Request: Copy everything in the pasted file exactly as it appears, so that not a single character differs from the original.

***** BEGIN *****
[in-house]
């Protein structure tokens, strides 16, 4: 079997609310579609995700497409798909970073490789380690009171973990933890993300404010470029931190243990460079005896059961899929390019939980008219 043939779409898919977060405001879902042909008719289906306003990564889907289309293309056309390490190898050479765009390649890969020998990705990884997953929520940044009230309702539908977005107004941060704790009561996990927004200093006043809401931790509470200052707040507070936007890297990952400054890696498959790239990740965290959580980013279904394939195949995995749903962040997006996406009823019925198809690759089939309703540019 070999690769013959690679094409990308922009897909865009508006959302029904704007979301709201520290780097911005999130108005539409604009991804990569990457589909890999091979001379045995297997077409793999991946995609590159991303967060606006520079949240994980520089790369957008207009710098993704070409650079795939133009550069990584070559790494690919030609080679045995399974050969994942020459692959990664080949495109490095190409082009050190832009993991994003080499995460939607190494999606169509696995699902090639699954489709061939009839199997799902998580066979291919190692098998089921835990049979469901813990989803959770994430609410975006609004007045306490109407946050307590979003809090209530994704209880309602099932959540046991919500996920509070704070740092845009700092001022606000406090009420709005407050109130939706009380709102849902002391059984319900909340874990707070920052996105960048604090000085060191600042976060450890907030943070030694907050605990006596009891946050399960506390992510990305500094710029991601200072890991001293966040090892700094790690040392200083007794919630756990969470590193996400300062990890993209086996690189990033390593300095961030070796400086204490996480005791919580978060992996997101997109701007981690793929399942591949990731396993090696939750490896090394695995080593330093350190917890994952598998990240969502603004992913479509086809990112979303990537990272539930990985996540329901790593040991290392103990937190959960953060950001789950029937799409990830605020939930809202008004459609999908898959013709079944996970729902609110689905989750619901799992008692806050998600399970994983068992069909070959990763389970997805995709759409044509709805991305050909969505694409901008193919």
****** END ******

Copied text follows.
[in-house]
């Protein structure tokens, strides 16, 4: 079997609310579609995700497409798909970073490789380690009171973990933890993300404010470029931190243990460079005896059961899929390019939980008219 043939779409898919977060405001879902042909008719289906306003990564889907289309293309056309390490190898050479765009390649890969020998990705990884997953929520940044009230309702539908977005107004941060704790009561996990927004200093006043809401931790509470200052707040507070936007890297990952400054890696498959790239990740965290959580980013279904394939195949995995749903962040997006996406009823019925198809690759089939309703540019 070999690769013959690679094409990308922009897909865009508006959302029904704007979301709201520290780097911005999130108005539409604009991804990569990457589909890999091979001379045995297997077409793999991946995609590159991303967060606006520079949240994980520089790369957008207009710098993704070409650079795939133009550069990584070559790494690919030609080679045995399974050969994942020459692959990664080949495109490095190409082009050190832009993991994003080499995460939607190494999606169509696995699902090639699954489709061939009839199997799902998580066979291919190692098998089921835990049979469901813990989803959770994430609410975006609004007045306490109407946050307590979003809090209530994704209880309602099932959540046991919500996920509070704070740092845009700092001022606000406090009420709005407050109130939706009380709102849902002391059984319900909340874990707070920052996105960048604090000085060191600042976060450890907030943070030694907050605990006596009891946050399960506390992510990305500094710029991601200072890991001293966040090892700094790690040392200083007794919630756990969470590193996400300062990890993209086996690189990033390593300095961030070796400086204490996480005791919580978060992996997101997109701007981690793929399942591949990731396993090696939750490896090394695995080593330093350190917890994952598998990240969502603004992913479509086809990112979303990537990272539930990985996540329901790593040991290392103990937190959960953060950001789950029937799409990830605020939930809202008004459609999908898959013709079944996970729902609110689905989750619901799992008692806050998600399970994983068992069909070959990763389970997805995709759409044509709805991305050909969505694409901008193919």